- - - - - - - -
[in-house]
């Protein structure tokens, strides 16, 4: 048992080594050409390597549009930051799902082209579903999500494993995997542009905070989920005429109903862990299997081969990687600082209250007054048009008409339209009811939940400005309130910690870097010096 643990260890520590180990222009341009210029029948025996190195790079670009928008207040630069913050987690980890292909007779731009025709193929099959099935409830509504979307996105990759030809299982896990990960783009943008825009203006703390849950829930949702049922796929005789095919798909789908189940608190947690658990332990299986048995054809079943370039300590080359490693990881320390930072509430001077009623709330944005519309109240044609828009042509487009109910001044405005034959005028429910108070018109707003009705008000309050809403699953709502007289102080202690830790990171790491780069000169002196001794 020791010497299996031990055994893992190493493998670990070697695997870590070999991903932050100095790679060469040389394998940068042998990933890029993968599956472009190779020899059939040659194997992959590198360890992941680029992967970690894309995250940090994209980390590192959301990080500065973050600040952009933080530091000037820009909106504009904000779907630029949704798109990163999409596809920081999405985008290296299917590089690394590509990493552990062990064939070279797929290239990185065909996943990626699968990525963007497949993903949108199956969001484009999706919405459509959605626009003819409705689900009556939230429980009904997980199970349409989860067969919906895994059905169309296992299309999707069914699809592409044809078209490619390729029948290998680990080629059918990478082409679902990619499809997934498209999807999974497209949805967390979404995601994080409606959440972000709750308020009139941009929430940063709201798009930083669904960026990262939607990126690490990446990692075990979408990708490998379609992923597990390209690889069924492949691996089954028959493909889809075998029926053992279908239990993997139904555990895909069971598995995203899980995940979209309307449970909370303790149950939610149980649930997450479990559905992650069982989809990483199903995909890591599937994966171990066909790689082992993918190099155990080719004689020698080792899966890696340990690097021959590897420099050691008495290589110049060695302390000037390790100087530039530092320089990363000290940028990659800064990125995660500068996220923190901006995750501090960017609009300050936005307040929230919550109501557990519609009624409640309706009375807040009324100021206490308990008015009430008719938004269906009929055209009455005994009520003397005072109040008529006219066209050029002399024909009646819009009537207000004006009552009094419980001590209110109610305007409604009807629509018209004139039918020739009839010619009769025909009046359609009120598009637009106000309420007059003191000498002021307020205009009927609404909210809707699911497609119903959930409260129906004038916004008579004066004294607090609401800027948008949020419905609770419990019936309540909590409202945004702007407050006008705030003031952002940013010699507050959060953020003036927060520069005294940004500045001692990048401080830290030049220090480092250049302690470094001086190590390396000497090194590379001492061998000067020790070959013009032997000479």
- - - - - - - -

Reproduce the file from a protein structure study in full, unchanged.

[in-house]
């Protein structure tokens, strides 16, 4: 048992080594050409390597549009930051799902082209579903999500494993995997542009905070989920005429109903862990299997081969990687600082209250007054048009008409339209009811939940400005309130910690870097010096 643990260890520590180990222009341009210029029948025996190195790079670009928008207040630069913050987690980890292909007779731009025709193929099959099935409830509504979307996105990759030809299982896990990960783009943008825009203006703390849950829930949702049922796929005789095919798909789908189940608190947690658990332990299986048995054809079943370039300590080359490693990881320390930072509430001077009623709330944005519309109240044609828009042509487009109910001044405005034959005028429910108070018109707003009705008000309050809403699953709502007289102080202690830790990171790491780069000169002196001794 020791010497299996031990055994893992190493493998670990070697695997870590070999991903932050100095790679060469040389394998940068042998990933890029993968599956472009190779020899059939040659194997992959590198360890992941680029992967970690894309995250940090994209980390590192959301990080500065973050600040952009933080530091000037820009909106504009904000779907630029949704798109990163999409596809920081999405985008290296299917590089690394590509990493552990062990064939070279797929290239990185065909996943990626699968990525963007497949993903949108199956969001484009999706919405459509959605626009003819409705689900009556939230429980009904997980199970349409989860067969919906895994059905169309296992299309999707069914699809592409044809078209490619390729029948290998680990080629059918990478082409679902990619499809997934498209999807999974497209949805967390979404995601994080409606959440972000709750308020009139941009929430940063709201798009930083669904960026990262939607990126690490990446990692075990979408990708490998379609992923597990390209690889069924492949691996089954028959493909889809075998029926053992279908239990993997139904555990895909069971598995995203899980995940979209309307449970909370303790149950939610149980649930997450479990559905992650069982989809990483199903995909890591599937994966171990066909790689082992993918190099155990080719004689020698080792899966890696340990690097021959590897420099050691008495290589110049060695302390000037390790100087530039530092320089990363000290940028990659800064990125995660500068996220923190901006995750501090960017609009300050936005307040929230919550109501557990519609009624409640309706009375807040009324100021206490308990008015009430008719938004269906009929055209009455005994009520003397005072109040008529006219066209050029002399024909009646819009009537207000004006009552009094419980001590209110109610305007409604009807629509018209004139039918020739009839010619009769025909009046359609009120598009637009106000309420007059003191000498002021307020205009009927609404909210809707699911497609119903959930409260129906004038916004008579004066004294607090609401800027948008949020419905609770419990019936309540909590409202945004702007407050006008705030003031952002940013010699507050959060953020003036927060520069005294940004500045001692990048401080830290030049220090480092250049302690470094001086190590390396000497090194590379001492061998000067020790070959013009032997000479």